We headed into town for the usual rounds. This was the main market day at the Freight Depot. All sorts of good would be on display in boxes that couldn't be delivered to merchants. It was usually second-quality stuff. Flowers with shoddy petals and stems, good for drying but not pretty enough for the dinner table. Leather with pock marks and barbed-wire tears, bruised fruits and wilted vegetables. I knew all the yardmen by first name, as many of them did business with Adam when his smithing shop was around the corner. I was eyeing a round of questionable cheddar when Meredith asked if there was a bookstore in town?
"Yes, over there." I said, flailing the wheel of cheese in the direction of Main Street. "Next to the hotel." She nodded and headed off that way and Lara was a few yards to my left, trying to haggle down a bolt of muslin. I tried to keep an air of calm around me, but my head was reeling. I was certain of what I saw, and the verses of the old song kept coming together. I had lied to friends with utter confidence, as if I was in service to Birchthorn himself, and yet I didn't even know what Birchthorn even was? All I knew was what the few memorized verses of the song told me, and if memory served me well enough, even the full song didn't explain what Birchthorn was or why he came and left this valley? While mindlessly piling cheese in small cairns on the table tops, I tried to remember where and when I heard that tune so many Octobers ago?
Goff. It was Ronald Goff, the librarian and chair caner. He kept books in his front of shop and his workshop was out back. The man was older now, in his seventies, but he always opened the library part of his home on Halloween night to tell legends and stories of the Battenkill valley. He had a fiddle and a strange old German zither and he played the zither while his wife played the fiddle and told stories to us while we sat cross-legged on the floor gnawing candied apples and swilling sweet cider. If he still knew the song, still had those lyrics written down, I might be able to understand what was going on. Any clue, any hint at all of what was happening in these winter woods and to my mind would be a sense of peace.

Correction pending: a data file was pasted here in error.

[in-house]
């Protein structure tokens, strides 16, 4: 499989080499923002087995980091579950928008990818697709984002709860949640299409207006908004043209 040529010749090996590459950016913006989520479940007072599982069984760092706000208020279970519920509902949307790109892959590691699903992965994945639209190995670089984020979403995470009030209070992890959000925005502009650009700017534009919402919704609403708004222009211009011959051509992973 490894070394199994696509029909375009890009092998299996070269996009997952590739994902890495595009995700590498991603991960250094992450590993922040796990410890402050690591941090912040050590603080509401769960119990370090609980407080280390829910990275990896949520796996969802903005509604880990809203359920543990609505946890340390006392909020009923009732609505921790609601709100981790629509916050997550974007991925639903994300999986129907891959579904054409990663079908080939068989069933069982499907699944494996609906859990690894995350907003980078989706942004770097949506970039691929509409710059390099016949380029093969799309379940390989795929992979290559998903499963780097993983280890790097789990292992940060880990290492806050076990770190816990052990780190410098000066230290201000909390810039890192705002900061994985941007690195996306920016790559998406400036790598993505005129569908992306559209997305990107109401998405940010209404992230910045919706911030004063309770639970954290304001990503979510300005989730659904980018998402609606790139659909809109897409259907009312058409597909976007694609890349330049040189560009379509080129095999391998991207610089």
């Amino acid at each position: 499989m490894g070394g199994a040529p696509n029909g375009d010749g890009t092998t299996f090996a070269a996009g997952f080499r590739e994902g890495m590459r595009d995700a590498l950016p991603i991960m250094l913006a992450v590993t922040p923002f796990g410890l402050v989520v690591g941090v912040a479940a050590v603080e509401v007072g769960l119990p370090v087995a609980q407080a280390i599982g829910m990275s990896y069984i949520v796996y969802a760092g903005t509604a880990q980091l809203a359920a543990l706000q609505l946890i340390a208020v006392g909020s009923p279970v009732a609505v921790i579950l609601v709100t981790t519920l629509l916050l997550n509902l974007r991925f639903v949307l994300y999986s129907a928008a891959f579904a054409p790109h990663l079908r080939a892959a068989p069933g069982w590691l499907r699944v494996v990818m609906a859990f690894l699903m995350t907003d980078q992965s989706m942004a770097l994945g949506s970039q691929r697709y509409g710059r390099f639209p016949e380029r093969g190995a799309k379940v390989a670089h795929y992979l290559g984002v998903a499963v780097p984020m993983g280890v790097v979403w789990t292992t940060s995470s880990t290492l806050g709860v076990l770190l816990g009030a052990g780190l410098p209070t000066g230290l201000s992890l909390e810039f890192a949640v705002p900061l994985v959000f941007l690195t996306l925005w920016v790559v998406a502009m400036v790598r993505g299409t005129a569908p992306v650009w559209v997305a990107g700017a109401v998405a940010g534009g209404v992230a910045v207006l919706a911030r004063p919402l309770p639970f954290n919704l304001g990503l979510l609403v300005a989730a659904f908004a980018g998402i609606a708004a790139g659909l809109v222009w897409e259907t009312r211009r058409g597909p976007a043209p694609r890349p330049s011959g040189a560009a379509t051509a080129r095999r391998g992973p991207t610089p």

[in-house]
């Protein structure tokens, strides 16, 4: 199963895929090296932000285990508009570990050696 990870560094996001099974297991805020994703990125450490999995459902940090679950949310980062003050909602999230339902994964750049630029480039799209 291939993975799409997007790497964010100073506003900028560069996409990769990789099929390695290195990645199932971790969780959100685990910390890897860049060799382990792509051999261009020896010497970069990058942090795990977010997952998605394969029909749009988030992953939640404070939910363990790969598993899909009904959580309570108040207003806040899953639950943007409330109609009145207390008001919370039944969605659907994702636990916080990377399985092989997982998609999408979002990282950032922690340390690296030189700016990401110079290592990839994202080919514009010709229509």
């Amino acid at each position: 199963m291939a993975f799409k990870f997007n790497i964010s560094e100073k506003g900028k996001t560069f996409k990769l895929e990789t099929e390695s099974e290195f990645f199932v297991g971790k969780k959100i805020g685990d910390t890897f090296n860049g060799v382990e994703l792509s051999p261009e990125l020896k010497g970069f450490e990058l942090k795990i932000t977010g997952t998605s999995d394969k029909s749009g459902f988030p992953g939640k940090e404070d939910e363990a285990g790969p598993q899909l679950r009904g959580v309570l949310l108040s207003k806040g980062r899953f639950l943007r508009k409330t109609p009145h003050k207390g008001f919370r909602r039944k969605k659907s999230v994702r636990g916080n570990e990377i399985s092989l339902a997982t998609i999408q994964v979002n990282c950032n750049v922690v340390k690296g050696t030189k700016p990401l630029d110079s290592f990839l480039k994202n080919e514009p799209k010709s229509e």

I dropped my cheese and hustled across town....
So there you have it chapter 2. Delivered as promised upon the story pot being full. Thank you to everyone who donated towards this goal, as it is such an amazing help to the farm and so much fun to craft. I hope you are enjoying it, a little intrigued, too. I am having fun welcoming you readers into the tale, making you part of this fictional version of Cambridge soaked-in-folklore in the early 20th century. And when the donation pot is full again, I will spin more of this yarn for all who want to know what happens next!
Dear Trent, you and your brother will be in the story soon! Promise!